Vintage Views of Rat Portage — Now Kenora, Ontario
Until 1905, the Ontario community of Kenora was known to settlers as Rat Portage. According to local legend, a flour mill refused to move to a place with "rat" in its name — prompting the name change. "Kenora" combines the names of two communities it absorbed: Keewatin and Norman. It's located on the Lake of the Woods near the Manitoba border.
Read on to learn a bit more history of Rat Portage. And see historical images found on Digital Archive Ontario, an online collection of over 100,000 items related to Ontario's past which are held by Toronto Public Library.
Its early beginnings
Indigenous peoples lived on the south end of Lake of Woods, relying on hunting, fishing and gathering. The north end of the lake was called "Wauzhushk Onigum", which translates as "portage to the country of the muskrat." Hence, the European traders named it Rat Portage. The first European to travel to the vicinity was the explorer Pierre Gaultier de Varennes, sieur de La Vérendrye in the late 17th century.
Around Rat Portage, there was an abundance of fur-bearing animals. It was on the main east-west waterway of the fur trade. In the late 18th and early 19th centuries, the two main fur trading companies, Hudson's Bay and North West, were there competing for pelts. The two companies merged in 1821 as the Hudson's Bay. It built a trading post on Old Fort Island in 1836. Later, the post moved to the mainland and the community of Rat Portage grew up around it. It was a clearing in the woods with a long row of shanties.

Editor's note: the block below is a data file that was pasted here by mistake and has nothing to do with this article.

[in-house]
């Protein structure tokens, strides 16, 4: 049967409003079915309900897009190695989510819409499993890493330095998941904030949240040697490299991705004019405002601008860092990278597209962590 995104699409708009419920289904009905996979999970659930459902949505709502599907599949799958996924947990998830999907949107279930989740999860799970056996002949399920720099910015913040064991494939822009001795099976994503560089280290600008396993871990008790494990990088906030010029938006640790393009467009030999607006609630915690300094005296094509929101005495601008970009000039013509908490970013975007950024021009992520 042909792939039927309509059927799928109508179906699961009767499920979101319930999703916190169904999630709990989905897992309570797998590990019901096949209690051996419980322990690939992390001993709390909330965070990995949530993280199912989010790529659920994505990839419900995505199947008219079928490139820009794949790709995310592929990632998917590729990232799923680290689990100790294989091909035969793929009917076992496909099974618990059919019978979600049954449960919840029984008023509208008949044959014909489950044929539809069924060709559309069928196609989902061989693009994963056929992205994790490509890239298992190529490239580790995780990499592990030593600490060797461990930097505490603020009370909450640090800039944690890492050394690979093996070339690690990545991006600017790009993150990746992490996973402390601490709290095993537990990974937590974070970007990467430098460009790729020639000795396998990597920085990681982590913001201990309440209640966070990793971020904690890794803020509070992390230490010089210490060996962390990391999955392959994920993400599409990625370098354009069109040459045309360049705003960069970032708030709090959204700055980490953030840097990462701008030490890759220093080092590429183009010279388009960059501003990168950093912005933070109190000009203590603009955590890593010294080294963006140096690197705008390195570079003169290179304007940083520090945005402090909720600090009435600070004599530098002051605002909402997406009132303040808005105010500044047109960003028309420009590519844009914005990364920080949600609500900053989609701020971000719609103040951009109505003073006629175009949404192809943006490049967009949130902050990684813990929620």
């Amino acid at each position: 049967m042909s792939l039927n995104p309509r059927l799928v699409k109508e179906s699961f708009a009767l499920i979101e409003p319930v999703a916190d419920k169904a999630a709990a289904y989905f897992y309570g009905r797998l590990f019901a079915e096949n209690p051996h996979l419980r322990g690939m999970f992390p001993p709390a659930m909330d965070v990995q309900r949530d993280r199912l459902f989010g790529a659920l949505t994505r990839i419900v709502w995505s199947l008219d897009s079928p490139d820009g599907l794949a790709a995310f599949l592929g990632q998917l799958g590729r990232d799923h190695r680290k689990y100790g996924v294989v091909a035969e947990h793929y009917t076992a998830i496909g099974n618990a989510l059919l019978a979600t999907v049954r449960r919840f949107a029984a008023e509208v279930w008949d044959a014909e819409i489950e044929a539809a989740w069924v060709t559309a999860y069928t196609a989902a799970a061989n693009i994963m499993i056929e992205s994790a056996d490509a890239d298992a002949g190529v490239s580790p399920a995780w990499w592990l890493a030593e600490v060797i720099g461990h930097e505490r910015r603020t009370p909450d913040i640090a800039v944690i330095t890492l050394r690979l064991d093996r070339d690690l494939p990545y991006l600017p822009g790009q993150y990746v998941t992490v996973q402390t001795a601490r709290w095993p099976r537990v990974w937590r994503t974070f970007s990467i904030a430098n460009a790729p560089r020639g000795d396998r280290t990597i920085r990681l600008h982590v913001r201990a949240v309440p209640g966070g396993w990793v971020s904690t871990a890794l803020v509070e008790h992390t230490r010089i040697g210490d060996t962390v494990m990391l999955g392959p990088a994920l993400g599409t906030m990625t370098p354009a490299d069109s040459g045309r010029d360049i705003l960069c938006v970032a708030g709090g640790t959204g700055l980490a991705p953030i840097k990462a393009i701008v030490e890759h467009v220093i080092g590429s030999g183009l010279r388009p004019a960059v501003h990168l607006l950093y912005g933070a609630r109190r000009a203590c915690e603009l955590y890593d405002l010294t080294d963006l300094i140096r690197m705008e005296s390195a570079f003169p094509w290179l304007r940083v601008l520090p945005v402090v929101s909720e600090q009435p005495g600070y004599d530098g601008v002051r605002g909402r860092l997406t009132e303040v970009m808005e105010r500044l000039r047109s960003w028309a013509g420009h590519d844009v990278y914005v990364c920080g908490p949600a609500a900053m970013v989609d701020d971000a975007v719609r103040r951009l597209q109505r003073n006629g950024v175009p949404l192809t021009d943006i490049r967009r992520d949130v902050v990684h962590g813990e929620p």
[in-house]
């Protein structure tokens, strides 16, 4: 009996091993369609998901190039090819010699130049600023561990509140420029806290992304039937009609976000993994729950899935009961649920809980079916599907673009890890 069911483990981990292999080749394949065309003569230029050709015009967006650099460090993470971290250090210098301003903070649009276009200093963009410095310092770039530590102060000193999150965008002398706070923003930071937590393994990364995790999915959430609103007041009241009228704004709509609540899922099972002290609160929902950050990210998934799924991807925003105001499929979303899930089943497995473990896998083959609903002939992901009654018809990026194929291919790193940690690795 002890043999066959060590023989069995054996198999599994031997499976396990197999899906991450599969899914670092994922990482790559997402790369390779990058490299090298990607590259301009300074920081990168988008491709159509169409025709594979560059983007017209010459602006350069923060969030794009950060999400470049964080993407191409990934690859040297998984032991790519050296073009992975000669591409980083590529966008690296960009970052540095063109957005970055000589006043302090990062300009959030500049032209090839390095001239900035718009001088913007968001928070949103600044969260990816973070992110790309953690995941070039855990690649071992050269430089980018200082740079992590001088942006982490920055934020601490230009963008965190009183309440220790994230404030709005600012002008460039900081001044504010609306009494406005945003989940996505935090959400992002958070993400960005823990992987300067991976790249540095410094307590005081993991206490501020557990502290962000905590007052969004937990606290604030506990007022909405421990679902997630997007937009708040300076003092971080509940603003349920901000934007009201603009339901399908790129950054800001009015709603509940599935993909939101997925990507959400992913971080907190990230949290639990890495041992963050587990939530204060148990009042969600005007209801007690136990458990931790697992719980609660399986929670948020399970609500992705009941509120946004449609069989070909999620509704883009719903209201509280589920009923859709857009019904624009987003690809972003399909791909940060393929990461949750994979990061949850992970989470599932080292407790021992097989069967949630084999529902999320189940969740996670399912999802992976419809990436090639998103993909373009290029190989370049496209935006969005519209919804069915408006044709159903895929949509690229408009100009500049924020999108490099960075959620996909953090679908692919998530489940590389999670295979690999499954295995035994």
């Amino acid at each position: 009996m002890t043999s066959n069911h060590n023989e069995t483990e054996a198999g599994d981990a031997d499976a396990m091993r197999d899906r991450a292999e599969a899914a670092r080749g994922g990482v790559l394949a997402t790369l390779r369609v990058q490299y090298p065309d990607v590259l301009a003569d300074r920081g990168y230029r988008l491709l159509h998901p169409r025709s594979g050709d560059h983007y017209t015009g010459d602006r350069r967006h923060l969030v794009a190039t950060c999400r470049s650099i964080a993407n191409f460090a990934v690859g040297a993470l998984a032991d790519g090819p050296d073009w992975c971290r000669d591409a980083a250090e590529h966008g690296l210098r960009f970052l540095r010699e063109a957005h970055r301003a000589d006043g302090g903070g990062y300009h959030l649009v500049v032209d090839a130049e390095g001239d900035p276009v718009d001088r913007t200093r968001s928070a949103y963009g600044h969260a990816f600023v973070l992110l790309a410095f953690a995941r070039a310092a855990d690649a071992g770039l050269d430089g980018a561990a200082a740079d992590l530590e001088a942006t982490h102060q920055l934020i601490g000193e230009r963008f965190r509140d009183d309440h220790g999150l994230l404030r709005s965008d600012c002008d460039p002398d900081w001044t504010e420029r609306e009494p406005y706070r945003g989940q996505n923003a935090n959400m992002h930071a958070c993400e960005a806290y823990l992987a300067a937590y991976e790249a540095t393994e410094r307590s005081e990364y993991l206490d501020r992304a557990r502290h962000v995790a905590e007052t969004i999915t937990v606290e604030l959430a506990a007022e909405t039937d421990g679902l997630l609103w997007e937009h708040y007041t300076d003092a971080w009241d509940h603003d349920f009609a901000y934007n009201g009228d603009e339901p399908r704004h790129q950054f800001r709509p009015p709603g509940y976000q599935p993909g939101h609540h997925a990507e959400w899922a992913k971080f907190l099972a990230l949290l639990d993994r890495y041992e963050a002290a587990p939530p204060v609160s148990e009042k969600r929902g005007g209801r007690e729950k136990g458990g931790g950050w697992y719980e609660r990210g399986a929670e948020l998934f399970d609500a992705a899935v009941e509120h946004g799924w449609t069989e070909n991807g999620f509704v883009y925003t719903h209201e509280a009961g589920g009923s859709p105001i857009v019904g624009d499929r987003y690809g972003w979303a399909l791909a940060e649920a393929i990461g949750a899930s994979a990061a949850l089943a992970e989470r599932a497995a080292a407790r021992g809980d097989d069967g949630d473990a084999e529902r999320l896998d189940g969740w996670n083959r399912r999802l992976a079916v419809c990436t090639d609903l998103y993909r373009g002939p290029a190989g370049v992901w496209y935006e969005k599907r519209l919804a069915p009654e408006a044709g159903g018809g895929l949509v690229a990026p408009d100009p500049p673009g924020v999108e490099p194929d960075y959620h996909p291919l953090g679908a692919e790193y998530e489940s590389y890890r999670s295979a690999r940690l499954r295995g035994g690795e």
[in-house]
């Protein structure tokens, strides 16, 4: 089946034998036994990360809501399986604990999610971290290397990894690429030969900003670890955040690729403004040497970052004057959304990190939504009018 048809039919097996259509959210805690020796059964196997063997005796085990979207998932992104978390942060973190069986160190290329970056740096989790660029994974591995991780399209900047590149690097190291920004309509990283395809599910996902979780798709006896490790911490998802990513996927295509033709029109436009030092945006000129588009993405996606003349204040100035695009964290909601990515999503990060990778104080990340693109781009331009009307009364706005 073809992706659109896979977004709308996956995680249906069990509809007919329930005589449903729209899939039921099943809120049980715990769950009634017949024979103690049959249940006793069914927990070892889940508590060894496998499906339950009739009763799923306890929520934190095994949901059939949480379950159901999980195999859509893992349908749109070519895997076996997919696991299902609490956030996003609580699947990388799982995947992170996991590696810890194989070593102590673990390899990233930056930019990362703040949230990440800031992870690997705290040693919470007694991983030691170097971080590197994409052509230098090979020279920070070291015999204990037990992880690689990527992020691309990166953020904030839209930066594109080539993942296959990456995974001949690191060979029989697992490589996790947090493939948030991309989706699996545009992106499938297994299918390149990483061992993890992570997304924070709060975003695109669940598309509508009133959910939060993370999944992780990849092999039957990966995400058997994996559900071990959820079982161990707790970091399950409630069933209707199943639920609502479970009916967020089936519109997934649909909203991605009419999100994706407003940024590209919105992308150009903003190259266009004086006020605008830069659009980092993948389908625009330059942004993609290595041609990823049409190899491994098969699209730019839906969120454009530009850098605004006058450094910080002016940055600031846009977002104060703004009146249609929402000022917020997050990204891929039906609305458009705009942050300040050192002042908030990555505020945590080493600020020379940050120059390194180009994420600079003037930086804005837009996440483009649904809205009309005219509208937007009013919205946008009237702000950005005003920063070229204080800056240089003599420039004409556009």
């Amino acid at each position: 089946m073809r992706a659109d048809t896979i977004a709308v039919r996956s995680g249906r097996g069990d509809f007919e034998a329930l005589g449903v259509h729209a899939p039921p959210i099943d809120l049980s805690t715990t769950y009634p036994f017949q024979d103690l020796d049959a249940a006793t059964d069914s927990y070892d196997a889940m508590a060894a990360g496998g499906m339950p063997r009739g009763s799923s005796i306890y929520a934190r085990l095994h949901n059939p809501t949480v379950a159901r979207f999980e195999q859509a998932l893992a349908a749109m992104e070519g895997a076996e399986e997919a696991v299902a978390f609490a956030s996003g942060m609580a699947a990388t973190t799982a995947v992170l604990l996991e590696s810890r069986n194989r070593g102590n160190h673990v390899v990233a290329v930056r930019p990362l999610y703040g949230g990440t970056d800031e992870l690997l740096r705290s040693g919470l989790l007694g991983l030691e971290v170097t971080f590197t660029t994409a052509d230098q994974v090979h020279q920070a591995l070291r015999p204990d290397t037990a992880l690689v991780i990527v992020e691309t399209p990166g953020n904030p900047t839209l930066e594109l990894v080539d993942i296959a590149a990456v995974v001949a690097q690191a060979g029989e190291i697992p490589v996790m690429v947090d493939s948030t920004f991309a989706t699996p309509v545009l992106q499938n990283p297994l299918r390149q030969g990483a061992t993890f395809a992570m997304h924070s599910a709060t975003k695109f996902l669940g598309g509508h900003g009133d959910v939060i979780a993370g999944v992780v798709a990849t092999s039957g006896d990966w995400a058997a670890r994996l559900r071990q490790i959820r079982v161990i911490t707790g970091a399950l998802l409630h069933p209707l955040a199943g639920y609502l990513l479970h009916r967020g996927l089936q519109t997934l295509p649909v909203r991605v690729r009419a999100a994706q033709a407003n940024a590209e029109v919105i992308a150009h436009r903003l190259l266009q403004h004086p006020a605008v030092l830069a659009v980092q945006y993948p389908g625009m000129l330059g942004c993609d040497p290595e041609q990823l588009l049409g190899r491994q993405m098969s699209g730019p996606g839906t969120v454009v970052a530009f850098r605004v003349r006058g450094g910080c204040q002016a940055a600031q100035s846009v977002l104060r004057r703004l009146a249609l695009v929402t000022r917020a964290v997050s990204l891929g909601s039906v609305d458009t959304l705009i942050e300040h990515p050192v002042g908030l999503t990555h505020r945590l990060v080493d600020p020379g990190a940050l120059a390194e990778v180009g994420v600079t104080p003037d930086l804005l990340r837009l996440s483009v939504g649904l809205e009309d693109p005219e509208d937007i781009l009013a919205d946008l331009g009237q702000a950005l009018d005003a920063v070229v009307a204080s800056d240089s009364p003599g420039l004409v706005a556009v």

Years of heavy development
In 1873, the Anishinaabe and the Crown signed Treaty 3. The Anishinaabe had been led to believe they had entered a resource-sharing agreement. Instead, the colonial administration expropriated their land and waterways to settle colonists and harvest timber and minerals.
Rat Portage became the regional services and transportation hub. Soon, the community was the homeport for freight, lumber and passenger steamers sailing the Lake of the Woods.
Rat Portage would enter a new phase of growth when it was connected to the continental railway. It was supplying timber for railroad ties and stations.
Rat Portage timber supplied Canadian and Minnesota lumber companies. The sawmills were powered by electricity generated from damming the fast moving water at the outlets of Lake of the Woods into the Winnipeg River.
Prospectors discovered gold nearby and more people moved in to develop the mining industry.
Celebrating 60 years
Rat Portage and Lake of the Woods celebrated its Jubilee year in 1897. Rat Portage was then a town with considerable amenities. Martell & Tilley published a souvenir book with many photos from that time. The book sold for 50 cents and included pictures of the celebrations, some of which can be seen below.
Two years later that the Privy Council of England finally settled a boundary dispute in 1899 as to whether Rat Portage was part of Manitoba or Ontario. Both provinces had claimed it as their own. It was deemed to be part of Ontario.